Chapter 9: Sound

Introduction

Sound can travel between the new loft conversion and the rest of the house, and if you have a semi-detached or terraced house, it can also travel through your neighbours’ walls without soundproofing.

If your loft is going to be used for music lessons or DIY, for example, your neighbours will thank you if you fit soundproofing, as will the rest of your house!

Soundproofing

Sound waves can either be reflected, transmitted or absorbed by different surfaces and the idea of soundproofing, of course, is to absorb any noise. It’s not just about keeping any noise you make to a minimum, however. Soundproofing also benefits you by cutting down on outside noises such as your neighbour’s love of heavy rock at 3am, the noise of trucks rumbling past or the not so distant motorway.

Sound can travel from the loft to the floors below by airborne transfer and impact transfer.

To prevent airborne transfer, the loft structure should be airtight; sealant should be used under skirting boards, floorboards and edges, and insulation should be taped.

To stop impact transfer, high-density cement-infused chipboard can be added and the spaces between floor joists can be filled with 100mm of sound deadening quilt and in the partitions around the loft.

Soundproofing isn’t a huge job but it should still be fitted by a professional.

Passive Absorption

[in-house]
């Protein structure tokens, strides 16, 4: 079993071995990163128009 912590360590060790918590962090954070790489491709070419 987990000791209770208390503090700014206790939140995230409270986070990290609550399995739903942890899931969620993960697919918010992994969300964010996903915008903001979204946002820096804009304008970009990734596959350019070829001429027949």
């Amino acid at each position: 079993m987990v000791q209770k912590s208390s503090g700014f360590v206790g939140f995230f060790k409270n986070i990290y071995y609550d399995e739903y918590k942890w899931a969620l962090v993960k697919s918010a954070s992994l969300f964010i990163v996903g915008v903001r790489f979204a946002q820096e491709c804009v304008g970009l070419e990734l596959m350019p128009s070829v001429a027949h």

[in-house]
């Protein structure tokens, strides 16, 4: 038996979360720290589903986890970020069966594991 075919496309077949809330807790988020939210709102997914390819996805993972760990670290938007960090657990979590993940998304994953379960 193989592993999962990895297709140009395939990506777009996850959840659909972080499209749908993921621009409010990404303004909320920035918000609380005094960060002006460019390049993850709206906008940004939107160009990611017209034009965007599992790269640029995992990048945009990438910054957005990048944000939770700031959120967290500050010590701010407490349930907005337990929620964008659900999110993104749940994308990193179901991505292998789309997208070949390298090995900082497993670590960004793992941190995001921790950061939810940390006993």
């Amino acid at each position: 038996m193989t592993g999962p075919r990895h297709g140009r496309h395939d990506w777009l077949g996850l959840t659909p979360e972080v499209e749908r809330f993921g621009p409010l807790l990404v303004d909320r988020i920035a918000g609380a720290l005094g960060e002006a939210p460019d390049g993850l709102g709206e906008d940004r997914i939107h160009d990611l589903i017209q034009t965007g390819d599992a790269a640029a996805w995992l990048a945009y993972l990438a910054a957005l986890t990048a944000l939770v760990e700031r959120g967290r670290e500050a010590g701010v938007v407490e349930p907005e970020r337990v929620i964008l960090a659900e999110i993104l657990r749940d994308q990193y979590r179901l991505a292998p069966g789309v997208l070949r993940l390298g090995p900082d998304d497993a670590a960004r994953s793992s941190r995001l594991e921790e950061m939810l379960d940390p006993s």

Passive noise control basically means using methods that suppress the sound by modifying the room.

The addition of stud walls does slightly reduce the size of the room, but it also allows for a gap of around an inch between the stud wall and the existing wall, so soundproofing can be fitted. Materials can include mineral wool and acoustic foam among others.

There does need to be a clear gap between the stud wall and the existing wall, and no part of either wall should touch the other to ensure maximum soundproofing. Fitting non-porous soundproofing barriers, such as plasterboard or wood stud walls, will reflect sound back and forth through the acoustic material and increase the effect.

Should you really need that music studio and drum kit, specially designed high quality acoustic foam tiles can be applied to all surfaces to deaden the acoustics and prevent sound transfer.

One final thing to add for effective soundproofing is to have, at minimum, double glazed windows, which will also help with heat loss.

Give us a call on 0800 046 1995 if you need any help.